Utilities, solar advocates reach accord on rate, usage bill in Iowa Legislature

This solar array was designed and built by Simpleray, a solar energy company based in Fairfield.
This solar array was designed and built by Simpleray, a solar energy company based in Fairfield.

DES MOINES — A year ago, Senate File 583 was one of the most contentious bills considered by the Iowa Legislature.

On Thursday, a House Commerce subcommittee hearing on the bill, dubbed the “sunshine tax” by solar energy advocates, was a virtual lovefest with lobbyists for utility companies, solar and renewable fuel advocates, and agricultural interests either endorsing the changes made since last year or declaring neutrality.

“I didn’t hear any nays,” a pleased Chairman Gary Carlson, R-Muscatine, said at the end of the hearing on SF 583, which addresses electric utility rates and how private solar generators are charged for use of the electrical grid.

Last year, the Senate voted 28-19 to approve the bill, which would have allowed rate-regulated utilities to charge solar customers additional fees.

Then the bill stalled in the House, largely because of opposition from Democrats who sided with solar energy advocates. They warned the uncertainty SF 583 would create would lead to job losses for Iowans who build, install and maintain solar systems.

Legislators credited the interested parties with working together to break the stalemate.

“They decided to come together to cut bait and basically work together to come up with a solution that would, hopefully, satisfy both sides without getting all they want,” said Rep. John Forbes, D-Des Moines. It now appears the Legislature will be able to pass “some type of a solar bill that will be workable for Iowa for now and in the future,” he said.

SF 583 as amended provides “certainty to the utility companies and the companies that are involved in solar and solar sales and solar installation, and it provides certainty to the consumer,” Carlson said. “Those are the partners that we need to all have together on this issue.”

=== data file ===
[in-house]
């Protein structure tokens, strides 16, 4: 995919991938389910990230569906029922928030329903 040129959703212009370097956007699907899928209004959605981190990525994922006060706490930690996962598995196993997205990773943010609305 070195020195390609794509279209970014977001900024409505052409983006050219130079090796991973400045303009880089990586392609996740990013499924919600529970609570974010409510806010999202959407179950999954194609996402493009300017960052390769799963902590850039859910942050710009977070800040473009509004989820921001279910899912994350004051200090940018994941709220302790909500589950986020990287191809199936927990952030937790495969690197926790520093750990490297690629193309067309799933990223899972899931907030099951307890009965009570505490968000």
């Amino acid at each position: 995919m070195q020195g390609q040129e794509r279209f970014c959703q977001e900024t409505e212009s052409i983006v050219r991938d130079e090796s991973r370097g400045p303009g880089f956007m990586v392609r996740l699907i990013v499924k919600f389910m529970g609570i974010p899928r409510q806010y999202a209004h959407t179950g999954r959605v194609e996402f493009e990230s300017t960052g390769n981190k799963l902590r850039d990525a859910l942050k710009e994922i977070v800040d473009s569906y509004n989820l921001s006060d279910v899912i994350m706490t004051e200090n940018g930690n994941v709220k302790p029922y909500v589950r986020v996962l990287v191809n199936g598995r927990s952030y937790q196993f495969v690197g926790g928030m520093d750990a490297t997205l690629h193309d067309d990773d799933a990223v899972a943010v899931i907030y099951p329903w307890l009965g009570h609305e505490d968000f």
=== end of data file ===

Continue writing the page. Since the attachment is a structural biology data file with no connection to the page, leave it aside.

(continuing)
The compromise supports all forms of renewable energy while fairly valuing the customer-owned solar energy and keeping rates affordable.

“This updated energy policy that all stakeholders are rallying around will create long-term certainty for all customers and set the stage for the development of even more renewable energy in Iowa,” MidAmerican Energy said in a statement.

The company pushed for SF 583, arguing that solar customers shift costs to other ratepayers. Private solar generators avoid some of the $328-a-year cost to access the electrical grid that the average nonsolar customer pays, the company said. The renewable energy lobby countered, saying residential solar benefits the electrical grid.

The agreed-to amendment grandfathers in existing private solar and maintain net metering, which provides owners of those systems more certainty about the payback on their investments.

It also calls for the Iowa Utilities Board to study of the value of private solar in Iowa in seven years or when Iowa is getting 5 percent of its energy from solar, whichever comes first. Less than 1 percent of the state’s energy comes from private solar.

If the study finds ratepayers are being disadvantaged by private solar, the Legislature may have to revisit the issue, Forbes said. That provides some certainty to the rate-regulated utilities that the issue will not be forgotten.

Iowa Solar Association President Tim Dwight doesn’t think that will be the case. Passage of the bill could unleash growth in solar because of the certainty and predictability, he said after the hearing. He noted there were $9 million in applications to the state’s $5 million solar tax credit fund.

Iowa Pork Producers were part of the discussion after last session because its members like the opportunity to generate their own electricity, public policy director Drew Mogler said.


“Solar energy is a way for them to manage their costs,” he said, “and last year’s bill created a lot of uncertainty.”

Rep. Joe Mitchell, R-Mount Pleasant, who was among Republicans who opposed the bill in 2019, signed the subcommittee report.

“It sounds like this is a heck of a lot better than last year,” he said.

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